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By Aileen McConville and Joe Friesen

A speaker at Ryerson’s annual activist assembly sparked a controversy by suggesting the state of Israel has no right to exist.

Hanadi Loubani, who represents the Women for Palestine organization, launched the attack during a question and answer session following her address last week.

“The right of the state of Israel to exist is not a question for me,” said Loubani. “Do I recognize the right of the state Israel to exist? No. Why? Because it’s a colonialist state. It’s a racist state.”

Loubani was an invited guest of RyeACT, the Ryerson Activist Coalition of Toronto, and was part of a speakers program at Oakham House designed to encourage new students to get involved with social justice issues.

Hillel, the organization which represents Jewish students on campus, was outraged by her remarks.

“They are openly spreading hate about Israel and the U.S. on campus,” said Hillel president Victor Volfson. “It definitely adds to an atmosphere of conflict when we have to react to something like this.”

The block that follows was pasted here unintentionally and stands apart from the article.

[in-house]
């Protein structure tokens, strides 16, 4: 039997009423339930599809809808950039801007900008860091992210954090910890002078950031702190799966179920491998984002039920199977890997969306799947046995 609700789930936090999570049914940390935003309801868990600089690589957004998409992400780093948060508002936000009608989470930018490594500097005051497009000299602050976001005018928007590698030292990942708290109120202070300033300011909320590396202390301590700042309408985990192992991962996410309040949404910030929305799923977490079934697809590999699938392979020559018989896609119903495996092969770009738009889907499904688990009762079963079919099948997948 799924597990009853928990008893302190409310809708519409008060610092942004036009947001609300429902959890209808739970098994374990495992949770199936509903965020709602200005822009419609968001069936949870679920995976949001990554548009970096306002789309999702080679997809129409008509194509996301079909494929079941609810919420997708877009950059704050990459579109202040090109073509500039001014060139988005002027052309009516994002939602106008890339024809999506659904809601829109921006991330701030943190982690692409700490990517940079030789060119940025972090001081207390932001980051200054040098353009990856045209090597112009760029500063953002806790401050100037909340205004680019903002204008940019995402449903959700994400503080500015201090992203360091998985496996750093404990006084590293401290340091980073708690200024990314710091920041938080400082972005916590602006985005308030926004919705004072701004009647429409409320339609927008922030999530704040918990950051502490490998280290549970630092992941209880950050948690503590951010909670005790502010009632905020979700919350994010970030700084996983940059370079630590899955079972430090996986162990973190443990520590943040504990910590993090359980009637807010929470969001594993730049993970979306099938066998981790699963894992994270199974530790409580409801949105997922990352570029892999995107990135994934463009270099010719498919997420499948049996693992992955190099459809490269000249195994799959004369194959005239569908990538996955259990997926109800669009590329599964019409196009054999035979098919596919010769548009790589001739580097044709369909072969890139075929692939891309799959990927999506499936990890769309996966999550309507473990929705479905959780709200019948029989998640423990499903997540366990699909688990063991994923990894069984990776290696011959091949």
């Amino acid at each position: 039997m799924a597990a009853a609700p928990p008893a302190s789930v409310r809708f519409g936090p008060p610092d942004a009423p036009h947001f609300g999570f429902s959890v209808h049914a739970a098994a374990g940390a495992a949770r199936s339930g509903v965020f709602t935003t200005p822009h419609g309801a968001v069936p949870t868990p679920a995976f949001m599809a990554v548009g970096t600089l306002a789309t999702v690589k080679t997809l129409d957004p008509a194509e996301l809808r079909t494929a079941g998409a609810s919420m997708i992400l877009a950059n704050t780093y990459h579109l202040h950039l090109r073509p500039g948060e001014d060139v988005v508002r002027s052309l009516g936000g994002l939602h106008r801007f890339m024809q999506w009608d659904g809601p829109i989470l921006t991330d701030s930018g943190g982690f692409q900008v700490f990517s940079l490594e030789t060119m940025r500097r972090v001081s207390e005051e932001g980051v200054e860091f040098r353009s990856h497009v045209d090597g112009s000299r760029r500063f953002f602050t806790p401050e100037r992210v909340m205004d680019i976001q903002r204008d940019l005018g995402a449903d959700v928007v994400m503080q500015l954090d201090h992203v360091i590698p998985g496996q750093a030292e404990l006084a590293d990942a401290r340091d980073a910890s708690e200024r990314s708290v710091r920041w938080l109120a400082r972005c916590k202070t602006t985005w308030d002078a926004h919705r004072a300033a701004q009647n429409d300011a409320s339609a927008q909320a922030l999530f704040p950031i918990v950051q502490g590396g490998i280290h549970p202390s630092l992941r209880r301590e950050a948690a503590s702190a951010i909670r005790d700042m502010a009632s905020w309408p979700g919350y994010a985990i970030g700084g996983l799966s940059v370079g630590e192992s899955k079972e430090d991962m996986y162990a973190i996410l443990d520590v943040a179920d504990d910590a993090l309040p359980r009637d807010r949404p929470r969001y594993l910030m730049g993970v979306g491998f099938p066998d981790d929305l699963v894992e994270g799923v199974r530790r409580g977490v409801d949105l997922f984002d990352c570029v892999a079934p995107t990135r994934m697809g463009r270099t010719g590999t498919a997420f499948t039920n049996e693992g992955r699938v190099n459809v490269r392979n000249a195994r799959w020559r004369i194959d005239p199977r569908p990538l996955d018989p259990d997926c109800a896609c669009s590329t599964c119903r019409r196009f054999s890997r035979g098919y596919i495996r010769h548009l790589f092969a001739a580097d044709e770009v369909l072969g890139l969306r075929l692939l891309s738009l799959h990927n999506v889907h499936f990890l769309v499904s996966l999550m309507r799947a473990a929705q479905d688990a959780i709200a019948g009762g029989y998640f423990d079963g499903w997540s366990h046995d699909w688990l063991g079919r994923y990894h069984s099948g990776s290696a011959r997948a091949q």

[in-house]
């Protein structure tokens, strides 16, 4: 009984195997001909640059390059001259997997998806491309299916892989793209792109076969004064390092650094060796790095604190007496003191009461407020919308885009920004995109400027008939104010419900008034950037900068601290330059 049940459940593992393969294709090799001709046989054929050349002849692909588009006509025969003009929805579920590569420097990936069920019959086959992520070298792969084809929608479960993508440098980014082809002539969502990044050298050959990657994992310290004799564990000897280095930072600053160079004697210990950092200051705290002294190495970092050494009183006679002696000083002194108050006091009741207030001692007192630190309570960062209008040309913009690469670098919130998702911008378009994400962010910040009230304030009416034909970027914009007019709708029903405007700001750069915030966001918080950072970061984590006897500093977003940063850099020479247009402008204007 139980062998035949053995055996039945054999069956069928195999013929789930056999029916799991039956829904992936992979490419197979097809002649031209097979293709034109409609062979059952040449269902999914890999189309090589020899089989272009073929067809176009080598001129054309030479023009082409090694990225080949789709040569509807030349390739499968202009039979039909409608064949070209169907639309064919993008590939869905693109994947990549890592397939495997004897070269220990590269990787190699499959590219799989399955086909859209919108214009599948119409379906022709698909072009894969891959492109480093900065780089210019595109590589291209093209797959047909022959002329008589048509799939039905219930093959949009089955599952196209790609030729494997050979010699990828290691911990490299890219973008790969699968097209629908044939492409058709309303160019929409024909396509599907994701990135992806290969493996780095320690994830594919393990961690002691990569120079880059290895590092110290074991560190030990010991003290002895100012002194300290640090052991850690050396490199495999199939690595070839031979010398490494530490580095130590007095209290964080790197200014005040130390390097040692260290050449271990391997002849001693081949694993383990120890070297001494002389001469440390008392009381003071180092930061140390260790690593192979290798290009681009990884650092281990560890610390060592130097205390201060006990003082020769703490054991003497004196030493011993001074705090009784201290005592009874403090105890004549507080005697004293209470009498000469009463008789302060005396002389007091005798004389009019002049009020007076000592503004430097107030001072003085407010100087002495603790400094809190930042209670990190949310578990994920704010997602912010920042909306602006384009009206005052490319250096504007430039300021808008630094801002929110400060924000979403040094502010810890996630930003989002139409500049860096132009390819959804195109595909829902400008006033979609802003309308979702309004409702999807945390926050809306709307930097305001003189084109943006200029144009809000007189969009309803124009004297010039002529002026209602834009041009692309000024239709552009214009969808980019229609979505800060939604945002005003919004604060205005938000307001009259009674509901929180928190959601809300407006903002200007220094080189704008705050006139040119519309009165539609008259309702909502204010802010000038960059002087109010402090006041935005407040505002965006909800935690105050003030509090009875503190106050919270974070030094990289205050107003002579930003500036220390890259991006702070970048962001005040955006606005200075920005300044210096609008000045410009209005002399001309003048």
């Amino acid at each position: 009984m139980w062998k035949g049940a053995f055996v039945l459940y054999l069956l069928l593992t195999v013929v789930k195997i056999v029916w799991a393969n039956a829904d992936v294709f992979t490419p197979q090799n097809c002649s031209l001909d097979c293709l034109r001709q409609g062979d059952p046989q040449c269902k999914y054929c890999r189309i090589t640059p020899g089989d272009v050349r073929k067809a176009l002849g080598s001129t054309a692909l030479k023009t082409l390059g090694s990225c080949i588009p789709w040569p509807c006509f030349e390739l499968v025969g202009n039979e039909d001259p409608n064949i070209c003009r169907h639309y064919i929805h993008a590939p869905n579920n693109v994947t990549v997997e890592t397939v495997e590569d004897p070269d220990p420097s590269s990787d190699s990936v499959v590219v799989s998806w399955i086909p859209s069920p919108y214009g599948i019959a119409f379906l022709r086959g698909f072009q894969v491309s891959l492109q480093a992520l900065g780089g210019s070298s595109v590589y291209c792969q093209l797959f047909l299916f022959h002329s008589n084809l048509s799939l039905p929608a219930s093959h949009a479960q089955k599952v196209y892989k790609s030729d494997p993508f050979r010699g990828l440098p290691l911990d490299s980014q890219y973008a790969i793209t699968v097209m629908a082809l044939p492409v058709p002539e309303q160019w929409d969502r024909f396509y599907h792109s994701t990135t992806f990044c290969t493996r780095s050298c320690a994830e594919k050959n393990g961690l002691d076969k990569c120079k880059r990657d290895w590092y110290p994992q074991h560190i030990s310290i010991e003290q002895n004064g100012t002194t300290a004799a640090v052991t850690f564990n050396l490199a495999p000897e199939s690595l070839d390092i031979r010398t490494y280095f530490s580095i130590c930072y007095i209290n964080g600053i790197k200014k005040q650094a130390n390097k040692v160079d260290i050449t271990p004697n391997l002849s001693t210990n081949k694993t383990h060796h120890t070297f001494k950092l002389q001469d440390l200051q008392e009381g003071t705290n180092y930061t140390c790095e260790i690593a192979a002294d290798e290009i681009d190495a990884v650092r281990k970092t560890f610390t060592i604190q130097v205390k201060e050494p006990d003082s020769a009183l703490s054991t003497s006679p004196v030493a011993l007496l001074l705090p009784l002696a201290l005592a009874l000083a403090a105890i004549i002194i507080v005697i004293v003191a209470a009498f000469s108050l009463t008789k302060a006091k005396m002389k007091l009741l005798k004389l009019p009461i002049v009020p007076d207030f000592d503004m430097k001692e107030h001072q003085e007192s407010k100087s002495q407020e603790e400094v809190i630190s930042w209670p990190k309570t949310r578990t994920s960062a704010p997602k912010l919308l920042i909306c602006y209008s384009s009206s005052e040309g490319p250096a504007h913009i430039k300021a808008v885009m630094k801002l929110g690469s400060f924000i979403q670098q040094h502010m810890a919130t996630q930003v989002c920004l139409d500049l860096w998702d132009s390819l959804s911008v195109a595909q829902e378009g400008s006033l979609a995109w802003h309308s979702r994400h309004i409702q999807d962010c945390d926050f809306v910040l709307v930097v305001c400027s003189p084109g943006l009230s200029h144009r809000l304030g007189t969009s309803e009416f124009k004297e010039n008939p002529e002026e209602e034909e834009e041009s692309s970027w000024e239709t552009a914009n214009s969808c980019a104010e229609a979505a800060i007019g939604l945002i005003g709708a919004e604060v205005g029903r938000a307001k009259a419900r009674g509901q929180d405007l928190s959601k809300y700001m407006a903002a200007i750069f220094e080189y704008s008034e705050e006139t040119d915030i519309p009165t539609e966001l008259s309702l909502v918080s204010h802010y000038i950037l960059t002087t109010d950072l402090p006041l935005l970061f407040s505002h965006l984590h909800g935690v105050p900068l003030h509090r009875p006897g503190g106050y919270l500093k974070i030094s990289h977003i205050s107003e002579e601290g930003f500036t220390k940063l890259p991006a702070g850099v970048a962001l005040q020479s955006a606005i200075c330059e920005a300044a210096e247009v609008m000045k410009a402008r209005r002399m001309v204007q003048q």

Loubani also advocated a university boycott of Israeli academics and urged the members of her audience to ask themselves whether Israel was willing to live in equality with the Palestinians.

“This is the question that the anti-globalization, anti-war movement, peace activists should be asking,” she said. “Not of the Palestinians, but of the Jewish fact.”

The audience applauded her remarks.

Alex Lisman, a RyeACT organizer, said RyeACT opposes anti-semitism, noting that some of its prominent members are Jewish. He also said the media often sides with Israel on issues related to the conflict in the Middle East.

“We don’t have a position on the Israelis not having a right to exist,” said Lisman. “We support universal human rights. We see the Palestinians as those who need the most support, but we’re not pro one over the other.”

Volfson said RyeACT should look at Israel’s human rights record. “[Israel] is the only country in the Middle East that promotes gay rights and where women are free to vote and work and live their own lives,” he said.

Another speaker, Zainab Amadahy, compared Canada’s treatment of the First Nations to the situation in Israel.

“What does that say about Canada?” said Amadahy.

Volfson was concerned that students who attended the assembly would have a false impression of the Israeli situation.

“They should keep an open mind,” said Volfson. “No other country has had to justify its right to exist like Israel has.”

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